This is the cute but convoluted pretext for introducing a solemn young yo- yo expert who is identified as Daniel Volk on the box but left uncredited on the tape itself. (In fact, the tape lacks production credits of any kind.) Volk and Tom Smothers proceed to demonstrate the nine basic yo-yo tricks that make up most of the program.
To facilitate review, each trick is color-coded so you can quick-scan through the other material, stopping when you detect the right segment title on its colored background. The idea, however, is not executed well, because first you must locate the on-screen list that shows you which trick has which color. That calls for two searches instead of one, and raises the question of why the color-code index wasn't printed right on the box.
Tom and the Yo Master never utter a word - in keeping with the atmosphere of absurd mysticism, one supposes - but Dick expounds continuously on proper yo-yo-ing, pointing out how the wrist is held, how forcefully to throw the yo- yo, and so on.
Video turns out to be an ideal way to learn yo-yo maneuvers. Where written instructions can be ambiguous or incomplete, the visual treatment makes each move plain and instantly reviewable. Even the stringing of the yo-yo, tying the proper finger loop and replacing worn strings are covered.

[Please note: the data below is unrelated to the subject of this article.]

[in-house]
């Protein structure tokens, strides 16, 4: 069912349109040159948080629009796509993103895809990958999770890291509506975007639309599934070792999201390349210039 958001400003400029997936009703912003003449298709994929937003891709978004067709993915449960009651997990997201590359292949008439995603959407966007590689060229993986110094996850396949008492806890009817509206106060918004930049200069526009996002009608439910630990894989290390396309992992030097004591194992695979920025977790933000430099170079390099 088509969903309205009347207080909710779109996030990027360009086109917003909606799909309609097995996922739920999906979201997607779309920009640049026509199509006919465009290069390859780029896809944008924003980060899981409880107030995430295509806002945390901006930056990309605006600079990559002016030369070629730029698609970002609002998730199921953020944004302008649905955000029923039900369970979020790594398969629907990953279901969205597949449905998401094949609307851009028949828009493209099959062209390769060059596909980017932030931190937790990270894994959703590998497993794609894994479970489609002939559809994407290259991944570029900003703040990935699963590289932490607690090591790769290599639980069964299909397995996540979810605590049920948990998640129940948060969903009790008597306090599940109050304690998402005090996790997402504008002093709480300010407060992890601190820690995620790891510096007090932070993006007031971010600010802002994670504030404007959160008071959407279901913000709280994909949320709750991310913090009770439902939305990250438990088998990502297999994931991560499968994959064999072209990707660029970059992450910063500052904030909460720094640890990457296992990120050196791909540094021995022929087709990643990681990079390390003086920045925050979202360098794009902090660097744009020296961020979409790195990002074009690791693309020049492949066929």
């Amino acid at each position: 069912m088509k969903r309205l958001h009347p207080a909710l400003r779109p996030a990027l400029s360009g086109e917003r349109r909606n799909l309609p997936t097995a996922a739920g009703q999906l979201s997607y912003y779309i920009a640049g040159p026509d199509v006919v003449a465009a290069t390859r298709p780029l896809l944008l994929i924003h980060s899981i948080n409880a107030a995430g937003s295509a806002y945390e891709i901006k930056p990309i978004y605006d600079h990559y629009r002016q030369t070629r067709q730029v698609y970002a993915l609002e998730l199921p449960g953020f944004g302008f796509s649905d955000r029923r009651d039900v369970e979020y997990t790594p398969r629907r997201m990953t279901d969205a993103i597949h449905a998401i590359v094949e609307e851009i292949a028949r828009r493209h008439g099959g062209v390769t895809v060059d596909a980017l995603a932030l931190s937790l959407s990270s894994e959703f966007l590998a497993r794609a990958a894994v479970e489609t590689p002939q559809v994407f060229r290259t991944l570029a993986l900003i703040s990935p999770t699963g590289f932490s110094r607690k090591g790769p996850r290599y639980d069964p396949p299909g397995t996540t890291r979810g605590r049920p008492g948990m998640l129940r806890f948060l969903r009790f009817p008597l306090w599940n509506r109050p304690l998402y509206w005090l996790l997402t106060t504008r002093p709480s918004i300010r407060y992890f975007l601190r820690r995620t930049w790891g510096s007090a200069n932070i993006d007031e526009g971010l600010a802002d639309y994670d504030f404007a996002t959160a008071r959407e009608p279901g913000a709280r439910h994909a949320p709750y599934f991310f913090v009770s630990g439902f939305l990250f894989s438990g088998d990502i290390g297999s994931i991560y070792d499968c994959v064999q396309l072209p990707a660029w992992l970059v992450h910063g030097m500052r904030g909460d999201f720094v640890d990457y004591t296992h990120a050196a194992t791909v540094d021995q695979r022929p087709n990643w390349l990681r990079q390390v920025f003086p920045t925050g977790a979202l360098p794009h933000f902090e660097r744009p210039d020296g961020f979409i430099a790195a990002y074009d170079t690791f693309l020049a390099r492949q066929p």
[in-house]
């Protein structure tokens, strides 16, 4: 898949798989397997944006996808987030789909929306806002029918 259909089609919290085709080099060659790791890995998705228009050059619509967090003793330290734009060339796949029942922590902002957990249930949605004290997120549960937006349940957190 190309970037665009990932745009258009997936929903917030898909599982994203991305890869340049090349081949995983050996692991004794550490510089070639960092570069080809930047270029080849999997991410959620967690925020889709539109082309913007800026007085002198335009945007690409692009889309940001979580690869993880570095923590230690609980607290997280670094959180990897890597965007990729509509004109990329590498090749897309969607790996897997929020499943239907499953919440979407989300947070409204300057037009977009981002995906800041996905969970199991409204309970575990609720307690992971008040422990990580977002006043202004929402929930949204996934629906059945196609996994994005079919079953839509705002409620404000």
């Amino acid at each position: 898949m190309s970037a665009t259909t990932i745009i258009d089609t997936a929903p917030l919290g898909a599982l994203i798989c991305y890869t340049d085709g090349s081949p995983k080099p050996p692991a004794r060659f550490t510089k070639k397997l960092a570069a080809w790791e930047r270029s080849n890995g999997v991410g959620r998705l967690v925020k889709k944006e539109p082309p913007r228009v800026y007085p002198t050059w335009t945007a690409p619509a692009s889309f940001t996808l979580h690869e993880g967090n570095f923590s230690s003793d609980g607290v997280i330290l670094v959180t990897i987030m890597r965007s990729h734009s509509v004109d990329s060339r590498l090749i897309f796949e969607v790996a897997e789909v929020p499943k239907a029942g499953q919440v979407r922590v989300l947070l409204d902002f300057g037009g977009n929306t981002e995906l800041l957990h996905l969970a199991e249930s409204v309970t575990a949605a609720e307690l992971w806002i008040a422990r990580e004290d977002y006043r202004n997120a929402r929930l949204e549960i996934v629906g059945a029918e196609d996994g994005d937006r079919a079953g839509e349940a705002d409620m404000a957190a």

Generous use of slow motion explains the apparent wizardry behind such classic stunts as Around the World, Rocking the Baby, Walking the Dog and Loop the Loop.
Tom is fairly skillful with a yo-yo, but Volk is really the one to watch. In an advanced section that closes Yo-Yo Man, he builds on the nine basic maneuvers to come up with some truly impressive finger-weaving effects like the Eiffel Tower, Spider Web, Brain Twister and the indescribably complex Roller Coaster.
These advanced tricks, although well-demonstrated, are not broken down step by step. They provide a challenge to dexterity that's sufficient to keep adult yo-yo'ers entertained long after their children have tired of the tape, and in that sense it is truly a video for all ages. If your VCR has a good, clear slow-motion and freeze-frame feature, you'll have an advantage in going on to this higher state of Yo.
Yo-Yo Man can be bought by itself (30 minutes, $11.95) or packaged with a Smothers Brothers yo-yo ($12.95). Kodak Video Programs maintains a toll-free number for consumer information on its library of cassettes, including advice on where they can be bought in your area. That number is 800-331-6839.